These little ones were, of course, historically monks.  The monastic institution, dating from the Egyptian desert at Scetis, was originally thoroughly lay in institution, and spiritual fathers and staretz both before and after St. Symeon were quite often lay monks.  The Franciscans likewise began as a lay brotherhood, and it is to the Franciscans that the consciousness of a layman's duty to preach the Gospel was first recognized in all its clarity in the West.  "Preach the Gospel at all times; use words when necessary" were the words dubiously attributed to St. Francis to his disciples.  At times words were indeed necessary, and it was in such times that a figure like Peter Waldo took up the holy book to preach.

One can only imagine the course of Western history had the bishops recognized Waldo's divine mission rather than suppressing it.  The Protestant Revolt could quite possibly have averted, and the estranged Eastern and Western Churches could have come closer together in a recognition of the common spiritual roots of the Waldensians, Franciscans, and Symeon.

Today as Protestant theology comes into a true dialogue with the Catholic tradition for the first time as the whole theological community writes in the shadow of Barth, it seems fitting to turn back to the Waldensian question and re-evaluate the prophetic mission of preaching within the Church.  St. Symeon's grounding of charism in theosis restores the unity of prophecy and sacrament within a common theophanic and iconographical catena of theosis.  Theosis is the true proclamation of the Kingdom, and it is from theosis that one receives one's interior direction to prophecy, to speak, to act, and to admonish.  This does not justify in any way the idea that laymen should be preaching during the Liturgy.  Liturgical preaching is a role of the special priesthood and as such can only be conferred by a bishop.  What it does mean is that our idea of preaching should not be restricted to liturgical preaching; rather, our life itself should be a sermon, just as the cosmos - divinized through man by grace - in which we live our lives is itself a type of the Mass.  Edification given by laypeople outside of the Mass also partake of the "gratia sermonis", according to St. Thomas, and the Protestant preacher would bear this grace in a special way, one strong enough that Dulles is willing to grant it a status of being "quasi-sacramental".  This is not to say that Protestants maintain valid Holy Orders, but "invalidity does not mean total inefficacy - and hence we believe that also regarding ecclesiastical office one must speak of a vestigium ecclesiae among Protestants."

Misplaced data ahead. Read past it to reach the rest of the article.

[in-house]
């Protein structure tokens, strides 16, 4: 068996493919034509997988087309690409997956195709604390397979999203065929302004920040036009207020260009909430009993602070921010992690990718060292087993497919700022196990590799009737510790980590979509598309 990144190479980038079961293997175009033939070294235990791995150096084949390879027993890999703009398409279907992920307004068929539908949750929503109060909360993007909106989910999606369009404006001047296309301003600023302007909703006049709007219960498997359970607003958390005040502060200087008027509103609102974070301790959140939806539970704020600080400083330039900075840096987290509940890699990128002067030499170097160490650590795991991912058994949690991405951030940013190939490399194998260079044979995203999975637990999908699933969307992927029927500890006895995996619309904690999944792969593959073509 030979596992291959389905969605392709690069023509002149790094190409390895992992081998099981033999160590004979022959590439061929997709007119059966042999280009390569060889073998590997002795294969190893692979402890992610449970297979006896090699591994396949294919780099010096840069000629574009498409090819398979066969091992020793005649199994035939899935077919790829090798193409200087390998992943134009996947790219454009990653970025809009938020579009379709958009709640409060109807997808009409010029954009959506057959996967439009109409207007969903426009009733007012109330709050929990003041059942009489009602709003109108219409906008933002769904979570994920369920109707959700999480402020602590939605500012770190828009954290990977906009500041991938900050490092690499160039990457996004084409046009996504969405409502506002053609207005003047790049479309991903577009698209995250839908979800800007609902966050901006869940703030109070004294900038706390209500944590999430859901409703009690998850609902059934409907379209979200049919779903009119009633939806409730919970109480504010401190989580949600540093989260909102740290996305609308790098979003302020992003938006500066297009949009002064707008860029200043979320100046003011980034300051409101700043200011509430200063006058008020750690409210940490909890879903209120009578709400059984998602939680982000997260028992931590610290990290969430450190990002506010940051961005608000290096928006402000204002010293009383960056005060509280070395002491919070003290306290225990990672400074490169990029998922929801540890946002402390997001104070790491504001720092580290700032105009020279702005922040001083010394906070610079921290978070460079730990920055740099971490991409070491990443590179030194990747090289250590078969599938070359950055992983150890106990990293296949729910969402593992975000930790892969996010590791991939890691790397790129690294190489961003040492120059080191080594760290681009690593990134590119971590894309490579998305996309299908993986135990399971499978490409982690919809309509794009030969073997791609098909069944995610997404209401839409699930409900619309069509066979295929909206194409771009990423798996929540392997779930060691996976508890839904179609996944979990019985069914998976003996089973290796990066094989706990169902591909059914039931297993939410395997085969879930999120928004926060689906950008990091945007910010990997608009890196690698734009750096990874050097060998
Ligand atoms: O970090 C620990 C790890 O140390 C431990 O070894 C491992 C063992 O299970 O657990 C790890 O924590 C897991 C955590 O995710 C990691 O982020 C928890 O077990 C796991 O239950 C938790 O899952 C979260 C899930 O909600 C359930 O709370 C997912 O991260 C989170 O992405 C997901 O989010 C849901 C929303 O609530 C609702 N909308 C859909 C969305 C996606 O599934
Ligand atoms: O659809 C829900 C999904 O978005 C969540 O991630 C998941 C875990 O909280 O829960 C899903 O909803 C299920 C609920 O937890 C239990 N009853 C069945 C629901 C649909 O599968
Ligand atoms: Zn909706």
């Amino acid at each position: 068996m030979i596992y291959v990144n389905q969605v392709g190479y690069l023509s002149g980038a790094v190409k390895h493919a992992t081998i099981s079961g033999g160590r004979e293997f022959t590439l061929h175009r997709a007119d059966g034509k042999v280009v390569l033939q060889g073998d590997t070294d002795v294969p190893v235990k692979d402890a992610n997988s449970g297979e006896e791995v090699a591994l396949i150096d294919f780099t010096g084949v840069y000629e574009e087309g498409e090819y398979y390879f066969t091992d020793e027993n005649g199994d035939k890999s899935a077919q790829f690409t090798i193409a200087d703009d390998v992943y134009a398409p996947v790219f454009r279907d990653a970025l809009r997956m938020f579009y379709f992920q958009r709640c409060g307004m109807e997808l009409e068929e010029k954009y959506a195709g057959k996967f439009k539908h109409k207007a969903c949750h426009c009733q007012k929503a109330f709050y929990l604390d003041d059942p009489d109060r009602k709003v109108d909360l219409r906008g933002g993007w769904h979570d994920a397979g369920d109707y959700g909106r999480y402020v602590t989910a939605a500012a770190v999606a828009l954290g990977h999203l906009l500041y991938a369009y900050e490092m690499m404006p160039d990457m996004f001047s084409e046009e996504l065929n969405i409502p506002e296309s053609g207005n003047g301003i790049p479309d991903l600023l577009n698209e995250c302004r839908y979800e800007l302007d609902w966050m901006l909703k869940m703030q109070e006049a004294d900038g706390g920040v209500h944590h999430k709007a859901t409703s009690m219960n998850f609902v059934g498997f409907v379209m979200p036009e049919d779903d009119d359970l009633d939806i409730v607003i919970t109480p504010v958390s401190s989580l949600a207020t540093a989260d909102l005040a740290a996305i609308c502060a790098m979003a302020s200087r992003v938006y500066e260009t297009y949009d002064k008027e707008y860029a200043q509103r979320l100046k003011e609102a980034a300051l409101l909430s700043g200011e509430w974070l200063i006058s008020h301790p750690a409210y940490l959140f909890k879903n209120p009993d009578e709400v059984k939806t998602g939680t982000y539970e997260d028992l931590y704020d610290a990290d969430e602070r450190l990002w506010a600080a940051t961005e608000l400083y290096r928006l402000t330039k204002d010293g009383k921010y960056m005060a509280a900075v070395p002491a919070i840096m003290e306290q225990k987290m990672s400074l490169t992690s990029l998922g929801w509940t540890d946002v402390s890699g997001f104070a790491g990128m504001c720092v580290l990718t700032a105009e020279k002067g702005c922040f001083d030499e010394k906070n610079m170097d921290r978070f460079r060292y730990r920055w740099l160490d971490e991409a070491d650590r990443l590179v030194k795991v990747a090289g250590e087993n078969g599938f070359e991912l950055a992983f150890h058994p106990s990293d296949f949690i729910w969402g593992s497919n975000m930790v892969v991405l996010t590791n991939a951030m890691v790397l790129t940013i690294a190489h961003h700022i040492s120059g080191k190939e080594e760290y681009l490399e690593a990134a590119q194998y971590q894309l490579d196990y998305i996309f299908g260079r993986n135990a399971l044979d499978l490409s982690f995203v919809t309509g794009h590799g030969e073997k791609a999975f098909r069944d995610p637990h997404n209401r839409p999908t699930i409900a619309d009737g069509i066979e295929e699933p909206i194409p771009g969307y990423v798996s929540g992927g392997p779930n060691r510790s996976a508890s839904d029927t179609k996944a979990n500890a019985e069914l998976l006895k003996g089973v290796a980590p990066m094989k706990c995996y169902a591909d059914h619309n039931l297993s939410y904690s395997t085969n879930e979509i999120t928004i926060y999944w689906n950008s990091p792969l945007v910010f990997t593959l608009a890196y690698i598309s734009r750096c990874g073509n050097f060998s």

To conclude, what must be done to restore the Protestant spiritual development back along orthodox lines?

We must recognize, with St. Symeon, that theosis is the source and summit of the sacraments, and that the prayers and preaching of one deified are just as efficacious as the administration of the sacraments.

We must recognize that the Liturgy and the cosmos are types of each other, and that the prophetic and preaching function in both are types of each other - one restricted to the ministry of one ordained, the other being the lives we live.

We must emphasize the theophanic and iconographic nature of both the sacraments and of prophecy, thereby recognizing their inner unity.

And both must be rooted in a deep monastic spirituality.

1 comment:

  1. "What then, do we make of the extra-sacramental "charismatic" function of preaching exemplified in the Protestant ministry" I think the phrase from the CCC1257 fits in here "but he himself is not bound by his sacraments". Hope you don't mind me commenting a bit this week. Had some time and your blog was on the table.